Saturday, 5 April 2014

The Morrow Project, chapter one

"Progress, far from consisting in change, depends on retentiveness. When change is absolute there remains no being to improve and no direction is set for possible improvement: and when experience is not retained, as among savages, infancy is perpetual. Those who cannot remember the past are condemned to repeat it." Santayana.

Which is my introduction to this morning's subject, the History of the Apocalypse. Hopefully, you can see the marker for what it is; the early parts of the Morrow project are to map out the context in which we consider the idea of impending doom, vis a vis Catastrophic Climate Change. Once we can make sense of why we might have an inclination towards apparent nihilism, it then becomes possible to place present-day concerns over the impacts of a changing climate into a space from where we can puzzle out an attitude, or approach to the future.

If you go to see (or just read the rubbish about) Russell Crowe and Noah, you're following a popular and enduring trend in human society to consider the possibility of the End of Days. It sits very deeply in the Western cultural consciousness. It is, of course, a theme in parts of the Bible and, through the thousand year social/intellectual dominance of this particular religion, informs our development consciousness as individuals, whether we are aware of it or not.

But it is also there embedded in the Viking/Nordic consciousness, as Ragnarok, in Millenialist cults from the tenth, fourteenth, eighteenth centuries, on into the modern era. From the early Twentieth century, influenced no doubt by the horrors of the global conflicts into which we were plunged, and by the Cold War and Post-Existentialist modern, it reaches us first through late-period sects (such as the Jehovah's Witnesses), through Science Fiction, in examples too numerous to mention, and in contemporary Fantasy fiction. The End of Days is a sufficiently common and enduring theme to be able to confidently claim that it exists within our cultural identity, and thus within our individuality, like a toothache.

And our attitude towards this apparent apocalypse is interesting, for it is a qualified doom, not an unequivocal one. In most versions, since neo-Platonic times, possibly since Aquinas, we, the recipients of the wisdom of the Revelation, are excluded from the ranks of the doomed - we are the chosen, the few, the blessed. In personal imaginings of the catastrophic realignment of human existence on Earth, the question of whether I will be one of the few does not arise, it is taken as a given. We are the witness to the new, the post-apocalyptic World. This is, of course, counter-rational, since by definition, if 90% or so of the World's population is to die, the odds against a personal survival is quite small..

There's probably also a link to one of the fundamental premises of Christianity (and, implicitly, in some versions of Buddhism), that the reward for suffering in the present is a better, purer 'life' in the future. The power of this particular promise is obvious - your life may be crap now, but there is always hope. But in the adult awareness of our individual inefficability, a deus ex machina, an mighty outside force, is required to bring about the transformation, at least on a timescale that signifies within the self-aware mortal frame of normal human life.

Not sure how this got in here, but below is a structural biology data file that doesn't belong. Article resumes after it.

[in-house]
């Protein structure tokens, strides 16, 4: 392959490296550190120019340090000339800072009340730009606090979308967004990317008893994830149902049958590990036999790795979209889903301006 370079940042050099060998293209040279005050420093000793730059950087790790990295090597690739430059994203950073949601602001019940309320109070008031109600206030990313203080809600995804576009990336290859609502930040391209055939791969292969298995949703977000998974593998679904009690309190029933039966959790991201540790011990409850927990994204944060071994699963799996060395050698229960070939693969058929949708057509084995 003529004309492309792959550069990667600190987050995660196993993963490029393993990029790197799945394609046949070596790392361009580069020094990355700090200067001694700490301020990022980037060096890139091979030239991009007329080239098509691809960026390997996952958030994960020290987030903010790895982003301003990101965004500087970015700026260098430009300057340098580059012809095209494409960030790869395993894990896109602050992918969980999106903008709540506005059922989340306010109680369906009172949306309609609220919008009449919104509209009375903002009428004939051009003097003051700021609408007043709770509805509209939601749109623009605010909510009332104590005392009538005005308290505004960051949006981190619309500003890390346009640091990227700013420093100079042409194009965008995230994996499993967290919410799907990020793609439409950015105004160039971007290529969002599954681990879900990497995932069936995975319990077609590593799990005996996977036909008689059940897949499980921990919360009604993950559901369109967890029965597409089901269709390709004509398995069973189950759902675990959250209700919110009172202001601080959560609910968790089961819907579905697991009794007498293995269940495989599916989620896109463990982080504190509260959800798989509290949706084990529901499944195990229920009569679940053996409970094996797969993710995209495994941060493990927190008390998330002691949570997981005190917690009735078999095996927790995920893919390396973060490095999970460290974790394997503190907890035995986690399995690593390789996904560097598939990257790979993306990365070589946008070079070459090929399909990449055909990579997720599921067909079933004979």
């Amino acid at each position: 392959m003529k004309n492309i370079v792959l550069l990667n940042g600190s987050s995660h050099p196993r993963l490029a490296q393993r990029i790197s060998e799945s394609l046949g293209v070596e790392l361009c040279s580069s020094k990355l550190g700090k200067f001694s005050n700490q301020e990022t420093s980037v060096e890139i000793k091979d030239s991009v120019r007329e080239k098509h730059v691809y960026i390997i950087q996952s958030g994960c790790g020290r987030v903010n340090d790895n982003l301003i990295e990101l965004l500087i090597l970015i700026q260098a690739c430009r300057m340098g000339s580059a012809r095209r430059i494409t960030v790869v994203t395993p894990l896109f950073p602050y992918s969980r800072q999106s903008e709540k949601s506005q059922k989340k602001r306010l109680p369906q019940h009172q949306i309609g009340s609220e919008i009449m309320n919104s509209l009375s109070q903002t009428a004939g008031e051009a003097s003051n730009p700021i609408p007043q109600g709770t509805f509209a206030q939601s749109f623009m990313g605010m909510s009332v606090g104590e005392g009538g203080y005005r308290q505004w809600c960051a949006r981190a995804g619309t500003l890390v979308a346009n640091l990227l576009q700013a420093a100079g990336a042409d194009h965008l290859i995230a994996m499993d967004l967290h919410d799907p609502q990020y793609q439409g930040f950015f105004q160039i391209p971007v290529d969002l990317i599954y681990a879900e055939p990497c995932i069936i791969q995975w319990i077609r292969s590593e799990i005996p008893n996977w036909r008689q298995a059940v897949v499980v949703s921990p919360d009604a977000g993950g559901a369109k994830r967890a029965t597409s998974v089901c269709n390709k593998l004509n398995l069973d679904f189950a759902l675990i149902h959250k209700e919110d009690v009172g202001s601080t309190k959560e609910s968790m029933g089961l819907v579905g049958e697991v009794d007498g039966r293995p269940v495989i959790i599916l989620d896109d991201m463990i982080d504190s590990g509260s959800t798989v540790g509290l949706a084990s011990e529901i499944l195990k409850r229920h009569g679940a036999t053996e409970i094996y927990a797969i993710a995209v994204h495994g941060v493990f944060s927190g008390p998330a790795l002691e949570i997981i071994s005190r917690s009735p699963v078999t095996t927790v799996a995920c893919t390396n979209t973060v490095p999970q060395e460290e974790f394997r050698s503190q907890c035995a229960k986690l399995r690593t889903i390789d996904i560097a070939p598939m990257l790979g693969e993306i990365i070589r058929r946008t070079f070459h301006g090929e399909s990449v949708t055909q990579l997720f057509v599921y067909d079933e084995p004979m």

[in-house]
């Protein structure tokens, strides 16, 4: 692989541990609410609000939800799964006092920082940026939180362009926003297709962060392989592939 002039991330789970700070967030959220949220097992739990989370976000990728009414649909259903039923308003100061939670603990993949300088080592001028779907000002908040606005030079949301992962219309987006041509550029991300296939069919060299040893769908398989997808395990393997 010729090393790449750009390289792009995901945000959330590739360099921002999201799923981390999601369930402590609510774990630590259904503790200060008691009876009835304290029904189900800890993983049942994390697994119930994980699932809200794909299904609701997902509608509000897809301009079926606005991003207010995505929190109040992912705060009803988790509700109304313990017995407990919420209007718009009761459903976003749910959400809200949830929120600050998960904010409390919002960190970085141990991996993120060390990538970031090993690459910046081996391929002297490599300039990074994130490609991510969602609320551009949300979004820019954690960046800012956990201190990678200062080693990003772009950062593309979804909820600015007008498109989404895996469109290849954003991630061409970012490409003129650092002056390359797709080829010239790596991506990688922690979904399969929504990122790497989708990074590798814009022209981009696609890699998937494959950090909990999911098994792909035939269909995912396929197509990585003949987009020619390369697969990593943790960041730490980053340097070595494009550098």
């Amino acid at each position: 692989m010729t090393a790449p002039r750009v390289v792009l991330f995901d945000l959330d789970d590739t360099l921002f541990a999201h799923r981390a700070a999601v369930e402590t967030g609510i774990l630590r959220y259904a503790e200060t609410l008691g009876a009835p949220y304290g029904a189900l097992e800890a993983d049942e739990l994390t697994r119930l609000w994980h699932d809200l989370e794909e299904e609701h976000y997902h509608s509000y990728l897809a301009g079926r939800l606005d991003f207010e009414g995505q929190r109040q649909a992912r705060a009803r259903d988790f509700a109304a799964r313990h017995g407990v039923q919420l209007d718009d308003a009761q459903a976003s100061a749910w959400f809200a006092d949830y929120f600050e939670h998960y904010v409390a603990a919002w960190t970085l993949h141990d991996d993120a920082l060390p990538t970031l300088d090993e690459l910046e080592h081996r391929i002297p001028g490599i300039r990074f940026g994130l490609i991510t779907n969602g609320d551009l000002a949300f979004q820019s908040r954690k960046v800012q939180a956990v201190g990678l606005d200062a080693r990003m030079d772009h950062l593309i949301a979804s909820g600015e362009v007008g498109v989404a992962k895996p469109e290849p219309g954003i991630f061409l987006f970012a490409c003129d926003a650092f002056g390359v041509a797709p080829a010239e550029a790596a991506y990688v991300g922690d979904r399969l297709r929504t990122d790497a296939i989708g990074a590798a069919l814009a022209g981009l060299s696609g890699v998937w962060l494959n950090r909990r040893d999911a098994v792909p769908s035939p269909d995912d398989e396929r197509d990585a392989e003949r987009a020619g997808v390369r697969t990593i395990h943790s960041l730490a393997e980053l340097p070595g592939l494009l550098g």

Neither is such irrational hope confined to religion - it persists in a huge proportion of the Advertising, Marketing, consumption and social human activities that constitute a significant proportion of our daily input, wherein it addresses and promises to answer our everyday existential anxieties about power, control, desire, significance, and solve these if only we buy this, bet that, own this, use that...

In a similar way, the idea of a Global Catastrophe allows us to hope, in the abstract, that the problems and worries which beset us as individuals and as a society entire, a species, on this planet, our home, are capable of a solution. This is a dramatic and exclusive solution, but we are, ipso facto, the survivors, the new wave, the pioneers of the better tomorrow... and so we come to welcome what is in rational terms an appalling holocaust.

So, we seem to exist in Developed Society as entities for whom the tendency to worry and wonder about our collective future is a mirror for our anxieties about our survival and flourishing as individuals. In this, we follow another familiar neo-Platonic meme, the doctrine of Microcosm-macrocosm (As above, so below).

Here is a suggestion, then. When we speculate about tomorrow in terms of the imminent collapse of civilization, or a sudden transition to a Brave New World, what we are doing is transferring our uncomfortable awareness of our own mortality and our wish to signify onto the larger scale. This form of abstraction allows us to separate out our terror of death from our dream of persistence, and exist in a form of hopefulness, or optimism, in which we can beat death itself. Our imagining of the Apocalypse is an imagining of our immortality.

Next time: Chapter two; Is the world coming to an end?

Be loved.

1 comment:

  1. From G+; Susan Anderson:

    This is an interesting approach. I'd hazard a guess that we all think about the end of things as we know them, and have felt or known as well as unfelt and unknown attitudes towards this.

    I looked up apocalyptic poetry and turned up a nice selection here:
    http://www.goodreads.com/quotes/tag/apocalypse

    Amongst the ragged tatters of my thoughts are some about responsibility. The problem for me is that it is all too easy to feel (and possibly think) that if everything as we know it is going to end anyway, what's the use. In the difficulties of devising a pathway amongst innumerable problems and stimuli, it's all too easy to go along to get along.

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